Examining the history of damages awarded for negligence on the football pitch
A few weeks ago I wrote a post on the highest award for personal injury in sport which occurred in the case of Benjamin Collett v (1) Gary Smith (2) Middlesbrough Football and Athletics Company (1986) Ltd: QBD , in which the claimant was awarded more than £4.3million by the High Court. I thought it might be instructive to look into the history of recovery of damages by sportsmen in sport as it was not always easy for them to do so.
Even today you will often hear some commentators or ex-player pundits, who should know better, argue that the laws of the land should end at the touchline because players in a competitive sport must be deemed to consent to a risk of injury by simply being on the pitch. I have often heard it stated that an over regulation of sport is too great a risk to football and will result in a dumbing down or dilution of the game, that it will become a non-contact sport like basketball. However, those that argue this seem to give no consideration to the importance of protecting players from serious injury. Of course there must be a balance in the game against the reasonableness of finding another player liable for a horrendous injury.
We can trace the roots of this area of law back more than a century ago to the case of R v Bradshaw  Cox CC, 83. Herbert Docherty dies as a result of an injury he sustained whilst playing football in February 1878 and subsequently led to the manslaughter indictment of his sporting opponent, Mr Bradshaw. Evidence was given by one of the two match officials in charge of the game that no unfair play occurred and much to his relief, the Defendant was acquitted at trial. The judge in the case, Lord Justice Bramwell, gave the somewhat classic description of reckless and/or deliberate foul play in sport and it is a description that has stood the test of time and learnt by law students across Britain:
‘If a man is playing according to the rules and practice of the game and not going beyond it, it may be reasonable to infer that he is not actuated by any malicious motive or intention, and that he is not acting in a manner which he knows will be likely to be productive of death or injury. But, independent of the rules, if the prisoner intended to cause serious hurt to the deceased, if if he knew that in charging as he did, he might produce serious injury and was indifferent and reckless as to whether he would produce serious injury or not, then the act would be unlawful. In either case he would be guilty of a criminal act and you must find him guilty, if you are of a contrary opinion you will acquit him.’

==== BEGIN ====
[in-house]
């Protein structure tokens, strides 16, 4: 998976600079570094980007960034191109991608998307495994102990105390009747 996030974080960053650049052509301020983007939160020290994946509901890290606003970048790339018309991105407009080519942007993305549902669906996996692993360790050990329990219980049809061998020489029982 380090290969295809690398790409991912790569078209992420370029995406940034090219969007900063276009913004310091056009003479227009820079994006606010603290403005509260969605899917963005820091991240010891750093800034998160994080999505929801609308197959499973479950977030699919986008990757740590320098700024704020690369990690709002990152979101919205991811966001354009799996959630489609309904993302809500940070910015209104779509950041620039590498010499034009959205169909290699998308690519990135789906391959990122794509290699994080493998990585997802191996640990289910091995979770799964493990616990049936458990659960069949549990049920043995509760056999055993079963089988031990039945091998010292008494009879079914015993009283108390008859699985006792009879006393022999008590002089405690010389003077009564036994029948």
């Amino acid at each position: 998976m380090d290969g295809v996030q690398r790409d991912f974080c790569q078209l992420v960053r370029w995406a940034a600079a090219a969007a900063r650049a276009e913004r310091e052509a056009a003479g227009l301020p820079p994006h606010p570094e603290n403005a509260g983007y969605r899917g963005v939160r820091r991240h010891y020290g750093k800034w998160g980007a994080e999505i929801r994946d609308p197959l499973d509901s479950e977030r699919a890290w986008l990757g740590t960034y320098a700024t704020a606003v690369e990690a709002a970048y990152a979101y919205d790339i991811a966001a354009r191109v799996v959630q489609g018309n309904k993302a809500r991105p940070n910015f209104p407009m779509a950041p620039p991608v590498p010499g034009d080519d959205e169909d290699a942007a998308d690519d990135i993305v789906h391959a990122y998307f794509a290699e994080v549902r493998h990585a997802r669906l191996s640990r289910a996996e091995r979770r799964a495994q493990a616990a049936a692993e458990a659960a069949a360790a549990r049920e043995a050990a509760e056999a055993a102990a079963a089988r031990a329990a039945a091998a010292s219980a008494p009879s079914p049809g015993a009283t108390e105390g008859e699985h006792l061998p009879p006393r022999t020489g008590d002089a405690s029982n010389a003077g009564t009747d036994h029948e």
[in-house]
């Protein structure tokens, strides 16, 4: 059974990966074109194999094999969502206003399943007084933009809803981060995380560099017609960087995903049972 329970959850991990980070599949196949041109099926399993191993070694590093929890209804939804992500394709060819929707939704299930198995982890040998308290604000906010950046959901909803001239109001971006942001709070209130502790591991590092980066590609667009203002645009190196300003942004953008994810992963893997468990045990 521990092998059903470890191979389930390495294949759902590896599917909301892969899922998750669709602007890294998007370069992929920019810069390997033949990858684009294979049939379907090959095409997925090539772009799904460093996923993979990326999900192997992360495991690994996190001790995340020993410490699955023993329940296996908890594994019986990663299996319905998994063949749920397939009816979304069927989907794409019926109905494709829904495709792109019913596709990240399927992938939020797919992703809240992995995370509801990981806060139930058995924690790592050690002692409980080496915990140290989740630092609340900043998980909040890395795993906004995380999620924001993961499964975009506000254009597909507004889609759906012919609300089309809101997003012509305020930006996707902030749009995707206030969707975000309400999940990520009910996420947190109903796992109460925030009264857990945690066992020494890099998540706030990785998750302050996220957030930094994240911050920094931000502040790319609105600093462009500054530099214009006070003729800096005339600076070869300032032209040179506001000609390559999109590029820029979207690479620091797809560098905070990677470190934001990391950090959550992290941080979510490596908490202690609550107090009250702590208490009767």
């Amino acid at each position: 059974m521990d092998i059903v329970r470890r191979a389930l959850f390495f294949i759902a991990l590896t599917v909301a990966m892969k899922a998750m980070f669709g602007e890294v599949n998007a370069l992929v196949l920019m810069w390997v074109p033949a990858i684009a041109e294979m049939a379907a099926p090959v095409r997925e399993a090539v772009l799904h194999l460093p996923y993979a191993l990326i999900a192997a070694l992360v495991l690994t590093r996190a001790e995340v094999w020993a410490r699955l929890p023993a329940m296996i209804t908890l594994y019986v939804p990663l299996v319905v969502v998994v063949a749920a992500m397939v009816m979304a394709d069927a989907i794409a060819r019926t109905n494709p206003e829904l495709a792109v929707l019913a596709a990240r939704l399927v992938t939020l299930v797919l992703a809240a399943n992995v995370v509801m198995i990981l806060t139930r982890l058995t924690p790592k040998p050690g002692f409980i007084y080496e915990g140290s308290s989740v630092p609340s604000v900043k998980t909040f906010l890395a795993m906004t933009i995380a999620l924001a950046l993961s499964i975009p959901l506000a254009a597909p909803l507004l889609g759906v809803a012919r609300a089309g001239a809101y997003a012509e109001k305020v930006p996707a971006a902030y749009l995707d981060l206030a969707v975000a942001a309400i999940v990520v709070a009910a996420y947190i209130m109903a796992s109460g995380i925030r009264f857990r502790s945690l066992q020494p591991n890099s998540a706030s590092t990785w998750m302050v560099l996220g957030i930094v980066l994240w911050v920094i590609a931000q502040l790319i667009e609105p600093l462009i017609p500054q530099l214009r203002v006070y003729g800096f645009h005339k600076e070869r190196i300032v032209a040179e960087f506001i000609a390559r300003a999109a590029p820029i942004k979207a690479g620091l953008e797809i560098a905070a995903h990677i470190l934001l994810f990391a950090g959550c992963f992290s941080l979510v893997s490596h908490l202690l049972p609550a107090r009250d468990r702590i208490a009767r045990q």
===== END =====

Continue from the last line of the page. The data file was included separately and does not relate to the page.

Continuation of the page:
Another case occurred two decades later with very similar directions being given to the jury in the matter of R v Moore  14 TLR, 229. In this case, evidence was heard that Moore, the Defendant, jumped with his knees into the back of Mr John Briggs, and it was this which caused him to be thrown violently against the knee of the goalkeeper. The resulting trauma caused an internal rupture and led to his death a few days later. In this case, the jury returned a verdict of guilty. Lord Justice Bramwell summed up the case to the jury which led to the guilty verdict using these words:
‘No-one has the right to use force which was likely to injure another, and if he did use such force and death resulted, the crime of manslaughter had been committed.’
Almost a century later and both of these cases were used as precedents in the matter of R v Venna  3 All ER, 788. In this case the Court of Appeal dismissed appeals against Henson George Venna’s convictions for assault occasioning actual bodily harm and public order offenses. Lord Justice James included the following statement in his judgment: ‘R v Bradshaw can be read as supporting the view that unlawful physical force applied recklessly constitutes a criminal assault’.
It was the landmark case of Condon v Basi  2 All ER 453 also heard in the Court of Appeal that ultimately extended these decisions to include negligence in sport. The claimant, James Condon, suffered a broken leg from a poor tackle by the defendant, Burdaver Basi, in a local Sunday league football match in March 1984. The claimant sued for negligence and was awarded damages of £4,900 on the basis of a breach of the duty of care in negligence owed by one player to another, much as one driver has to another while on the road. The Judge concluded that that:
‘The tackle was made in a reckless and dangerous manner not with malicious intent towards the plaintiff but in an excitable manner without thought of the consequences…It is not for me in this court to attempt to define exhaustively the duty of care between players in a football game. Nor in my judgment is there any need because here was such an obvious breach of the Defendants duty of care towards the Plaintiff. He was clearly guilty, as I find the facts, of serious and dangerous foul play which showed a reckless disregard of the Plaintiff’s safety and which fell fare below the standards which might reasonably be expected in anyone pursuing the game’
On appeal the decision was upheld by the then Master of the Rolls, Judge Donaldson, who expressed surprise at the time that this appeared to be the first case in which the standard of care governing conduct of players in competitive sport had been raised in this country and agreed with the conclusion of the judge at first instance.
Moving on and in May 1994 saw the first High Court case in England by which one Premier Division footballer sued another for causing serious injury on the field of play. In Elliot v Saunders and Liverpool FC (1994) (unreported) (QBD) NLJ 144, the Chelsea player and claimant, Paul Elliot, sued the Liverpool player Dean Saunders (and by extension his employers Liverpool FC who would be vicariously liable) for causing a career ending injury to his right knee.
In his case the Claimant had to prove he was owed a duty of care which Saunders had breached, and thus causing him foreseeable damage. The High Court accepted that he was owed a duty but that he needed to prove that Saunders had been guilty of reckless play and if so, thereby failed to exercise a reasonable standard of care in his tackle. Whilst the video evidence was considered, the judge ultimately preferred the evaluation of the match officials who gave evidence that they believed Saunders was attempting to play the ball. The Judge decided that Saunders had not been guilty of dangerous or reckless play and had therefore not breached the duty of care he owed to Elliot. As a result of this, Liverpool FC were not held vicariously liable for the injury that had occurred to the claimant by their employee.